In order to the perform matrix operation of FIG. 12 in the memory apparatus shown in FIG. 12, voltages corresponding to the values of the matrix Tij are charged in the capacitors of the synapse circuits (i,j), and the switches S21, S22, S23, and S24 are turned on/off in correspondence with the values of Vj.sup.(mo). Note that when the switch ON states are caused to correspond to the values of +1 of Vj.sup.(mo), the switch OFF state is set to correspond to zero. In order to prevent this, the values of Vi.sup.(m) are changed from +1 or -1 to a unipolar value of +1 or 0, and the vector is rewritten as bi.sup.(m). Even if (2bi.sup.(m) -1) is substituted into Vi.sup.(m) in equation (7) and Vj(mo) in equation (8) is rewritten by bj.sup.(mo), sgn[bi.sup.(mo) ] can be converged to bi.sup.(mo). That is, the association function is maintained.
In this case, the values of the respective elements in the matrix Tij are the same as those in FIG. 11. In order to obtain bi.sup.(mo) from bi.sup.(mo), calculations in shown in FIG. 13 are performed.
In a matrix operation shown in FIG. 13, the ON/OFF states of the switches S21, S22, S23, and S24 correspond to values (+1,0) of bj.sup.(mo). Values measured by the ammeters 51, 52, 53, and 54 and obtained by inputting the values of bj.sup.(mo) with the switches correspond to the values of bj.sup.(mo) in FIG. 13. The values of the respective elements of the matrix Tij are converted into three values (+1, 0, -1) such that all positive values are clipped to be +1 and all negative values are clipped to be -1. The calculation method shown in FIG. 10 is employed using the converted values to obtain an approximate association function.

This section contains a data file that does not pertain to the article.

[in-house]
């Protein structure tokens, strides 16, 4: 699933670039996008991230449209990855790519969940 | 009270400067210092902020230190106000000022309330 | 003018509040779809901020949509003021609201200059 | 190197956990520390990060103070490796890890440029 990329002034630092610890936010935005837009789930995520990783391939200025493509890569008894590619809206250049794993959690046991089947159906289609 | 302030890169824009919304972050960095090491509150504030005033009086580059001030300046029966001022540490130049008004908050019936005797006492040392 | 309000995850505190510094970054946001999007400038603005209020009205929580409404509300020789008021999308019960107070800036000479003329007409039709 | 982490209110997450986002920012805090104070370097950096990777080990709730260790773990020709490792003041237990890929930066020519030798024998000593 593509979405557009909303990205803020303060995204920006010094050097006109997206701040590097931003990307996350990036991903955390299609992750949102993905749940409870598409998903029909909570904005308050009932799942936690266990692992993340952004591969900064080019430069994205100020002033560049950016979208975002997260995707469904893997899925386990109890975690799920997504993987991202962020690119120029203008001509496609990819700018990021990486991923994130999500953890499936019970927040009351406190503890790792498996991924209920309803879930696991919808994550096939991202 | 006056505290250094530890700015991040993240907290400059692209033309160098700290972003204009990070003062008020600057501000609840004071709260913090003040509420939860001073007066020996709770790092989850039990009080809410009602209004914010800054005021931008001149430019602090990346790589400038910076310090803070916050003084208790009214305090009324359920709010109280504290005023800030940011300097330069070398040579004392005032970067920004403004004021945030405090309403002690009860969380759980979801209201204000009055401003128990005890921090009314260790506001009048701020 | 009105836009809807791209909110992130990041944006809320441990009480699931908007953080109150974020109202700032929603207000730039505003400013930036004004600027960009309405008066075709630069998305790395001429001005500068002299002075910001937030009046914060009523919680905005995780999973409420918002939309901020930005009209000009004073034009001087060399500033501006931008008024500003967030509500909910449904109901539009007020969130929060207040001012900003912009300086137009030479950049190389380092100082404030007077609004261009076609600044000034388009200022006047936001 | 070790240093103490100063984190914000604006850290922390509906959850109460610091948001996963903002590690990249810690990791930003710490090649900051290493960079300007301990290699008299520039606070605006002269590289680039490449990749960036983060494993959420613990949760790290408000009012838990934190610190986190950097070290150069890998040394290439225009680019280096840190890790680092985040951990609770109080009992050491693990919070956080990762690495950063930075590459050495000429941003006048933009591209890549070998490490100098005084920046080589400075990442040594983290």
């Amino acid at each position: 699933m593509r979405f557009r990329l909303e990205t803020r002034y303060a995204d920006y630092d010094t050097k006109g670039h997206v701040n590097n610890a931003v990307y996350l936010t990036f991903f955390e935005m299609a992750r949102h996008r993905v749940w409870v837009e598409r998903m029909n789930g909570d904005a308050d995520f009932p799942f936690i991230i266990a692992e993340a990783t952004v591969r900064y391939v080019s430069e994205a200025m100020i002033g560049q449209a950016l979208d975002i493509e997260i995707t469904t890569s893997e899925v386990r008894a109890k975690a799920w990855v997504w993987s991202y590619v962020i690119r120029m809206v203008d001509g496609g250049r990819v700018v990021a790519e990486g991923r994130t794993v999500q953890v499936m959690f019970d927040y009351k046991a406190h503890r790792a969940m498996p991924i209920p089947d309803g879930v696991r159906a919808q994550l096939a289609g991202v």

According to this embodiment, therefore, by using the memory apparatus shown in FIG. 8, an electrical operation of the Hopfield model can be performed. Since the vectors are subjected to parallel processing in units of vector elements, the operation speed can be largely increased. In addition, since the circuit is simple, a chip having a high integration density can be easily obtained. Therefore, a high-precision, large capacity association type neural network chip is expected to be obtained.
Since the voltage of the capacitor for storing the value of Tij can be electrically erased or rewritten, arbitrary write or updating access of the memory content (Tij values) on a single chip can be facilitated. For this reason, the memory apparatus of this embodiment can be applied to a learning type neural network.
According to the present invention, as has been described above, there is provided a memory device and a memory apparatus suitable for realizing a neural network by using a small number of circuit elements, a simple circuit arrangement, and simple data processing.
Additional embodiments of the present invention will be apparent to those skilled in the art from consideration of the specification and practice of the present invention disclosed herein. It is intended that the specification and examples be considered as exemplary only, with the true scope of the present invention being indicated by the following claims.
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|U.S. Classification||706/38, 365/45, 706/33|
|International Classification||H03K3/45, H01L51/05, G11C11/22, H01L27/28, H03K17/80, H01L27/10, G11C11/34, H01L21/822, G06N3/063, H01L27/04|
|Cooperative Classification||G11C11/223, H03K3/45, G11C11/22, G06N3/063, G06N3/0635, G11C11/34, H03K17/80|
|European Classification||H03K17/80, G06N3/063, G06N3/063A, H03K3/45, G11C11/22, G11C11/34|
|Feb 6, 1991||AS||Assignment|
Owner name: OLYMPUS OPTICAL CO., LTD., A CORP. OF JAPAN, JAPAN
Free format text: ASSIGNMENT OF ASSIGNORS INTEREST.;ASSIGNORS:ISONO, YASUO;NAKANO, HIROSHI;REEL/FRAME:005606/0312
Effective date: 19910201
|Dec 2, 1996||FPAY||Fee payment|
Year of fee payment: 4
|Nov 27, 2000||FPAY||Fee payment|
Year of fee payment: 8
|Dec 29, 2004||REMI||Maintenance fee reminder mailed|
|Jun 15, 2005||LAPS||Lapse for failure to pay maintenance fees|
|Aug 9, 2005||FP||Expired due to failure to pay maintenance fee|
Effective date: 20050615